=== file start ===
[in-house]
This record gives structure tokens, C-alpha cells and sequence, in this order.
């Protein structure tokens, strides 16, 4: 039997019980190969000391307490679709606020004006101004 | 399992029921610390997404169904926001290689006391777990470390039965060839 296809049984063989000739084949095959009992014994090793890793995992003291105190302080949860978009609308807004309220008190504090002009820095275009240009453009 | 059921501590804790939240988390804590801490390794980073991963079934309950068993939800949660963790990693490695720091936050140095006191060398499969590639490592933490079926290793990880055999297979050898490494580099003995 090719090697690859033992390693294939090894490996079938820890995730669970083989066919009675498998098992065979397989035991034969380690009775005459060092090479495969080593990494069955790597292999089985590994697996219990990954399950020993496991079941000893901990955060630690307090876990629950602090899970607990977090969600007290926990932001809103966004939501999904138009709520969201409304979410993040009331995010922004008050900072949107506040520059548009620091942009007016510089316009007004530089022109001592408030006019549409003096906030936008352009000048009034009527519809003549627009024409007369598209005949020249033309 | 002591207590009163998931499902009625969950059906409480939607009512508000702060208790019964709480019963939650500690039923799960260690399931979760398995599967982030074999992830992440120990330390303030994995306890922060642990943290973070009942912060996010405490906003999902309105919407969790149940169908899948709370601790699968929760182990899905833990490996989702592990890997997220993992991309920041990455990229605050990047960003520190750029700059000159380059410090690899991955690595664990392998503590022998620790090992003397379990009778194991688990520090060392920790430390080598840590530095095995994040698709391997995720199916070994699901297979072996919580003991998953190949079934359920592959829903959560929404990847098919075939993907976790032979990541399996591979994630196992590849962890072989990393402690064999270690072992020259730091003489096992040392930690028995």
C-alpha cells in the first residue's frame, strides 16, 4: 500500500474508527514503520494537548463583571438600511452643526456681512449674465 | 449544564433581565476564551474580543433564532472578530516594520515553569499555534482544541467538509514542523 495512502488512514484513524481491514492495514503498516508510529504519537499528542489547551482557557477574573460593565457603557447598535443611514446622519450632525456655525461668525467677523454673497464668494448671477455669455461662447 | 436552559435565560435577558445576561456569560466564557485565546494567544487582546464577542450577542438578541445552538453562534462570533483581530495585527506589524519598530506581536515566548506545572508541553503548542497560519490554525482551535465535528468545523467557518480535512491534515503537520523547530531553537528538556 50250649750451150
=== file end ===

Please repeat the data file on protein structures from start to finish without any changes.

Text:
[in-house]
This record gives structure tokens, C-alpha cells and sequence, in this order.
């Protein structure tokens, strides 16, 4: 039997019980190969000391307490679709606020004006101004 | 399992029921610390997404169904926001290689006391777990470390039965060839 296809049984063989000739084949095959009992014994090793890793995992003291105190302080949860978009609308807004309220008190504090002009820095275009240009453009 | 059921501590804790939240988390804590801490390794980073991963079934309950068993939800949660963790990693490695720091936050140095006191060398499969590639490592933490079926290793990880055999297979050898490494580099003995 090719090697690859033992390693294939090894490996079938820890995730669970083989066919009675498998098992065979397989035991034969380690009775005459060092090479495969080593990494069955790597292999089985590994697996219990990954399950020993496991079941000893901990955060630690307090876990629950602090899970607990977090969600007290926990932001809103966004939501999904138009709520969201409304979410993040009331995010922004008050900072949107506040520059548009620091942009007016510089316009007004530089022109001592408030006019549409003096906030936008352009000048009034009527519809003549627009024409007369598209005949020249033309 | 002591207590009163998931499902009625969950059906409480939607009512508000702060208790019964709480019963939650500690039923799960260690399931979760398995599967982030074999992830992440120990330390303030994995306890922060642990943290973070009942912060996010405490906003999902309105919407969790149940169908899948709370601790699968929760182990899905833990490996989702592990890997997220993992991309920041990455990229605050990047960003520190750029700059000159380059410090690899991955690595664990392998503590022998620790090992003397379990009778194991688990520090060392920790430390080598840590530095095995994040698709391997995720199916070994699901297979072996919580003991998953190949079934359920592959829903959560929404990847098919075939993907976790032979990541399996591979994630196992590849962890072989990393402690064999270690072992020259730091003489096992040392930690028995």
C-alpha cells in the first residue's frame, strides 16, 4: 500500500474508527514503520494537548463583571438600511452643526456681512449674465 | 449544564433581565476564551474580543433564532472578530516594520515553569499555534482544541467538509514542523 495512502488512514484513524481491514492495514503498516508510529504519537499528542489547551482557557477574573460593565457603557447598535443611514446622519450632525456655525461668525467677523454673497464668494448671477455669455461662447 | 436552559435565560435577558445576561456569560466564557485565546494567544487582546464577542450577542438578541445552538453562534462570533483581530495585527506589524519598530506581536515566548506545572508541553503548542497560519490554525482551535465535528468545523467557518480535512491534515503537520523547530531553537528538556 50250649750451150